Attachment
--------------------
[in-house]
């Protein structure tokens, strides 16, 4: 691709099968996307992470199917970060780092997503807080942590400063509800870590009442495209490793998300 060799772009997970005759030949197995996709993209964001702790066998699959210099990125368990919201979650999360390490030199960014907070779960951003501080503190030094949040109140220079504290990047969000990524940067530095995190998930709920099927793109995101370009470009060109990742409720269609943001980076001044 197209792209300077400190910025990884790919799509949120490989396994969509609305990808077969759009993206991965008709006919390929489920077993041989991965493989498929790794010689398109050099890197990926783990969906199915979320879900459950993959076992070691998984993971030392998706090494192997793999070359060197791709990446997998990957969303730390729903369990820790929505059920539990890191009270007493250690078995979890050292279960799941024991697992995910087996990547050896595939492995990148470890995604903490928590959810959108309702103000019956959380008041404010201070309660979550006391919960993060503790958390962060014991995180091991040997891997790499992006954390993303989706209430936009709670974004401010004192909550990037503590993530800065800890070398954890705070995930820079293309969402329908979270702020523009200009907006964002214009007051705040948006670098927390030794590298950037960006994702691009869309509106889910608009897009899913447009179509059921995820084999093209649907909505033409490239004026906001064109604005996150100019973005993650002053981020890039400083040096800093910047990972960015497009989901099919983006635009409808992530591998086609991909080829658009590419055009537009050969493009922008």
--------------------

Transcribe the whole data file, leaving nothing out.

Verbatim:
[in-house]
């Protein structure tokens, strides 16, 4: 691709099968996307992470199917970060780092997503807080942590400063509800870590009442495209490793998300 060799772009997970005759030949197995996709993209964001702790066998699959210099990125368990919201979650999360390490030199960014907070779960951003501080503190030094949040109140220079504290990047969000990524940067530095995190998930709920099927793109995101370009470009060109990742409720269609943001980076001044 197209792209300077400190910025990884790919799509949120490989396994969509609305990808077969759009993206991965008709006919390929489920077993041989991965493989498929790794010689398109050099890197990926783990969906199915979320879900459950993959076992070691998984993971030392998706090494192997793999070359060197791709990446997998990957969303730390729903369990820790929505059920539990890191009270007493250690078995979890050292279960799941024991697992995910087996990547050896595939492995990148470890995604903490928590959810959108309702103000019956959380008041404010201070309660979550006391919960993060503790958390962060014991995180091991040997891997790499992006954390993303989706209430936009709670974004401010004192909550990037503590993530800065800890070398954890705070995930820079293309969402329908979270702020523009200009907006964002214009007051705040948006670098927390030794590298950037960006994702691009869309509106889910608009897009899913447009179509059921995820084999093209649907909505033409490239004026906001064109604005996150100019973005993650002053981020890039400083040096800093910047990972960015497009989901099919983006635009409808992530591998086609991909080829658009590419055009537009050969493009922008």